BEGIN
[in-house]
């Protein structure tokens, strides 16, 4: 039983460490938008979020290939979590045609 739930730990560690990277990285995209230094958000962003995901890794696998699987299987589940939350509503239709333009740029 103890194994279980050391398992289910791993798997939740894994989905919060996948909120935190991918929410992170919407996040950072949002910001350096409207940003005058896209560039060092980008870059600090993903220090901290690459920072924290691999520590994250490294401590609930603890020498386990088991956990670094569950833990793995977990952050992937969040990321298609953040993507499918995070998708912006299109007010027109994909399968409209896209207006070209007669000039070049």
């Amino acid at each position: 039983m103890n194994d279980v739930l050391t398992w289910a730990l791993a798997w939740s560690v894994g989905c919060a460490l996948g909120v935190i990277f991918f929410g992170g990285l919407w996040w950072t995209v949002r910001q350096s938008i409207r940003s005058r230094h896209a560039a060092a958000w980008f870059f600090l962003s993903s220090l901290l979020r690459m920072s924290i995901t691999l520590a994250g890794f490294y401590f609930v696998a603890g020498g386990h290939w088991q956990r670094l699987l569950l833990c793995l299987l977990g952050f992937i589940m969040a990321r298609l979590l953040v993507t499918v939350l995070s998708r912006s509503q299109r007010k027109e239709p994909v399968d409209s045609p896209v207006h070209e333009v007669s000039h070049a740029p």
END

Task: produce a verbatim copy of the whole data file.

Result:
[in-house]
């Protein structure tokens, strides 16, 4: 039983460490938008979020290939979590045609 739930730990560690990277990285995209230094958000962003995901890794696998699987299987589940939350509503239709333009740029 103890194994279980050391398992289910791993798997939740894994989905919060996948909120935190991918929410992170919407996040950072949002910001350096409207940003005058896209560039060092980008870059600090993903220090901290690459920072924290691999520590994250490294401590609930603890020498386990088991956990670094569950833990793995977990952050992937969040990321298609953040993507499918995070998708912006299109007010027109994909399968409209896209207006070209007669000039070049």
């Amino acid at each position: 039983m103890n194994d279980v739930l050391t398992w289910a730990l791993a798997w939740s560690v894994g989905c919060a460490l996948g909120v935190i990277f991918f929410g992170g990285l919407w996040w950072t995209v949002r910001q350096s938008i409207r940003s005058r230094h896209a560039a060092a958000w980008f870059f600090l962003s993903s220090l901290l979020r690459m920072s924290i995901t691999l520590a994250g890794f490294y401590f609930v696998a603890g020498g386990h290939w088991q956990r670094l699987l569950l833990c793995l299987l977990g952050f992937i589940m969040a990321r298609l979590l953040v993507t499918v939350l995070s998708r912006s509503q299109r007010k027109e239709p994909v399968d409209s045609p896209v207006h070209e333009v007669s000039h070049a740029p």